We see this time and time again. A large part of avoiding recurrent injuries is understanding them in the first place. What is your body trying to tell you? Where does the problem come from? What do I need to change in order to stop this cycle from happening again? These are all healthy questions to be asking and effort in finding the answer will certainly yield results.


In practice, I explain the body as a “system”. Your system is both strong and adaptable, constantly making changes to complete the tasks you ask of it. If one part of the system becomes fatigued, a neighbour knocks on the door to lend a hand. Over time our system becomes so well adapted to stressors that we barely notice what were once challenging tasks. This in a nutshell is the whole premise of training and improving – termed progressive overload. 

So what are these aches and pains that start to creep in everytime I’m on track to hitting a new lifting PR or knocking 90 seconds off my running PB? Quite simply, your system (and its tired neighbours) can no longer handle the load. We’ve either progressed too fast that the system can’t adapt, or there is something more underlying going on.


There are two ways system overload can be handled. The first is simply to reduce the stress on the system. I know this isn’t the answer we wanted to hear, but reducing stress on the system will allow opportunity for it to recover and be ready to go again. This is a great position to be in, as the error usually lies in the training program or occupational demands and not the body itself. Stimulus/ load just occurred too hard, too soon and it is usually very simple to amend under the guidance of a trained health professional. 


The second way to handle system overload is to simply improve the systems capacity to handle stress (ie. strengthen the system – in particular the deficits that may be occurring). By improving capacity, we’re essentially raising the ceiling, giving more room for work into the future. Thorough movement assessment by a health professional will allow you to discover what needs work and ultimately how to disrupt the cycle we’re working hard to avoid.

So what way is best? It’s not a cop out, but the best answer in our opinion is a little bit of both. By reducing load and rehabbing during the deload period to improve capacity, your body (or system) is now in a better position to grow and develop. Follow this up with a clinically guided return to performance program and you’ll be wishing you had addressed this sooner!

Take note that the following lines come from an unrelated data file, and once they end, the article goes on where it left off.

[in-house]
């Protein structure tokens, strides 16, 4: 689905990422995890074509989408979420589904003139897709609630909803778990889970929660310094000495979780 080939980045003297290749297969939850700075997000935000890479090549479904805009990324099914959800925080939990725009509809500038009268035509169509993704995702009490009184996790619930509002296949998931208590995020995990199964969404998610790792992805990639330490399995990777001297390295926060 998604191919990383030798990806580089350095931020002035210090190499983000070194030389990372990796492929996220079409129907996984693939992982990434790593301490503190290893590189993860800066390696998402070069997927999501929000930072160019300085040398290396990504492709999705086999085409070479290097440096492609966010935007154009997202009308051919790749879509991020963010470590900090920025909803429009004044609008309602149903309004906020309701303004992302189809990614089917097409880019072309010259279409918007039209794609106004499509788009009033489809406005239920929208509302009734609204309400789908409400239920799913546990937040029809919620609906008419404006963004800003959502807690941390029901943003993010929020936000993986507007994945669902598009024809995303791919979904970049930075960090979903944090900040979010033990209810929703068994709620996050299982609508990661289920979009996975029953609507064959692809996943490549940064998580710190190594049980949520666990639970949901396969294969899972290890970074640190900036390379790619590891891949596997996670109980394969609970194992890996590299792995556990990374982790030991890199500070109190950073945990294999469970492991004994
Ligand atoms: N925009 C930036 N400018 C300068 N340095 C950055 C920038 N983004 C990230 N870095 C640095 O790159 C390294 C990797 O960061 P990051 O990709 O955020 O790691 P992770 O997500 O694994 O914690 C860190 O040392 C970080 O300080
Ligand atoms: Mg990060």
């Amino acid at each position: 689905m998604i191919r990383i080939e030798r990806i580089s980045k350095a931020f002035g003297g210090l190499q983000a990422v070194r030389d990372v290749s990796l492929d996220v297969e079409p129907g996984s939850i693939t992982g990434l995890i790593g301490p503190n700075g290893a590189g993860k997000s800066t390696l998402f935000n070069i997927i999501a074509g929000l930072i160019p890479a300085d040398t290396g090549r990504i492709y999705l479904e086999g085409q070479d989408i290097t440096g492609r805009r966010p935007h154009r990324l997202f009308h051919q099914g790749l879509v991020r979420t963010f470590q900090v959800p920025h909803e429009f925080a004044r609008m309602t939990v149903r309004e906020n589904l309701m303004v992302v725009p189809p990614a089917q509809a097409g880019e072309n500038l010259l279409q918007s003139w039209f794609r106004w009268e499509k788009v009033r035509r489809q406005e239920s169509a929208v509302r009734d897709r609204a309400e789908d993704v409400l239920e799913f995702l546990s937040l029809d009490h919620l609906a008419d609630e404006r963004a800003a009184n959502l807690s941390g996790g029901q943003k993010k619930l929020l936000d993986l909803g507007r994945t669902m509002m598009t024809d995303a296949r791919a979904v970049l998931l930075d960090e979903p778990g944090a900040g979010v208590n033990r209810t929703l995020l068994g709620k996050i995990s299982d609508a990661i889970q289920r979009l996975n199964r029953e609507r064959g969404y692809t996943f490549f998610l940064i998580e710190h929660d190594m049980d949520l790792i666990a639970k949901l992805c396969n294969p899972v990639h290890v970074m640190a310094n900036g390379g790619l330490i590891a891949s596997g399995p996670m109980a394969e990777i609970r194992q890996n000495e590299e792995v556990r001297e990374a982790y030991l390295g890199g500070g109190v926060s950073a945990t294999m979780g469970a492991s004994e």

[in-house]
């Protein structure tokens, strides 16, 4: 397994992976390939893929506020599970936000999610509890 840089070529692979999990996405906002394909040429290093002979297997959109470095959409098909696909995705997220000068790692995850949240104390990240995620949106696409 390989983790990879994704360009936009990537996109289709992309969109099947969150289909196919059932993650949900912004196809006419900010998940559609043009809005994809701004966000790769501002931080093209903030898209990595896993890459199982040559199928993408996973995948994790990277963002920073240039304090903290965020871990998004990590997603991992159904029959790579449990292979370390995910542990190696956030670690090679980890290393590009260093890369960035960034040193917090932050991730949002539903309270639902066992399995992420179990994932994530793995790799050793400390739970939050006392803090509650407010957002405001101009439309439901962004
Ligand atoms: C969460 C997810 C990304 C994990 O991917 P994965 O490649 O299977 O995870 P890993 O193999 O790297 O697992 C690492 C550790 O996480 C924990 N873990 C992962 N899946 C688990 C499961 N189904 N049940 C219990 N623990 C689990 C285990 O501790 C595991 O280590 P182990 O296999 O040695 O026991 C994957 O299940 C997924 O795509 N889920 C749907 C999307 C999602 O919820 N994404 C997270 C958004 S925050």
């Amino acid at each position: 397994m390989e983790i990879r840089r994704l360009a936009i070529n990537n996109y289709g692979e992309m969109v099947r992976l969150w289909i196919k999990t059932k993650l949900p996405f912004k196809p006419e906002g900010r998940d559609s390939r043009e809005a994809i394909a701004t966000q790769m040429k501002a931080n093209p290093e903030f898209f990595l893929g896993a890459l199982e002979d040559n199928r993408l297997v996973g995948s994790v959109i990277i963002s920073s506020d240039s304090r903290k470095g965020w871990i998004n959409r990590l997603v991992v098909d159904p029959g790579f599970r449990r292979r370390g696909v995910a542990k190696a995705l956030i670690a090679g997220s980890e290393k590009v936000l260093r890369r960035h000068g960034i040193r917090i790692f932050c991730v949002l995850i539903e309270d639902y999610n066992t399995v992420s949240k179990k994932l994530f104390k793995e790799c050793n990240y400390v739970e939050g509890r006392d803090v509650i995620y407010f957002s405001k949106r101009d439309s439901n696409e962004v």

Made it this far and not sure what to do? Give us a call on 02 9126 8263 and our APEX Health Movement team would love to discuss this with you.

The Importance of Incidental Excercise

When we think of exercise, the first place our mind might wander is working out in a gym, playing sport on the weekend or running for kilometres on end. These types of exercise are known as planned or structured exercise. While they are extremely important in maintaining health, incidental exercise also has an important role. 


Basically, any sort of movement that is completed throughout the day that is unplanned or unstructured. It may only be a few minutes here and there every hour and it might only be light exercise, but the accumulation of all those minutes at the end of the day can potentially make up the majority of our movement in a total 24 hours.


Some benefits include:

  • Blood flow and circulation to improve cardiovascular health
  • Weight management and energy balance 
  • Strength 
  • Mobility 
  • Improves mood
  • Sleep quality
  • Memory and mental clarity

The human body is not designed to stay still or in the same position all day. Especially during the times we are in at the moment (lockdown), it can be easy to lose track of time and sink deeper into the couch as you watch TV, or hunched over into the office chair after Zoom meetings all day. Incidental exercise is a way to counter the effects these habits could have on your health and your body.

Some ways that you can increase the amount of incidental activity you do in a day:

  • Starting an Apple Watch competition with your mates – who can get the most steps?
  • Walking to your local cafe for a coffee
  • Standing behind the desk instead of sitting during a Zoom meeting
  • Taking the stairs instead of the lift at the shops
  • Cleaning the house
  • Cooking
  • Doing 10 pushups and 10 squats during every TV ad break
  • Carrying the grocery bags inside from the car (make those few extra trips instead of trying to carry all the bags at once)
  • Playing outside with the kids
  • Washing the car
  • Walking the dog
  • Standing on the bus/train instead of sitting
  • Gardening and yard work
  • Parking your car 10 minutes further from your work building and walking the rest of the distance. 

One of the best things about incidental exercise is that it is not time consuming. By adding a few chores that need to be completed or any hobbies you have into your day, you will be productive and enjoying yourself while remaining active at the same time. 

Although incidental activity should not replace structured exercise, it is an integral part of maintaining your health. Not only is it mostly unplanned without having to be scheduled into the day, making it a convenient way to remain active throughout the day, you can see how it plays an important role in supporting a healthy lifestyle. So give some of those strategies a go and reap the rewards of incidental exercise!

Just another niggle, or one last cry for help?

Chiropractor and Exercise Scientist Daniel Camilleri (@APEXHM) explains why being able to listen to and understand our body is important in taking our results to the next level

The human body is an incredible machine, continually adapting to daily stressors and the physical, neurological and emotional demands we place on ourselves.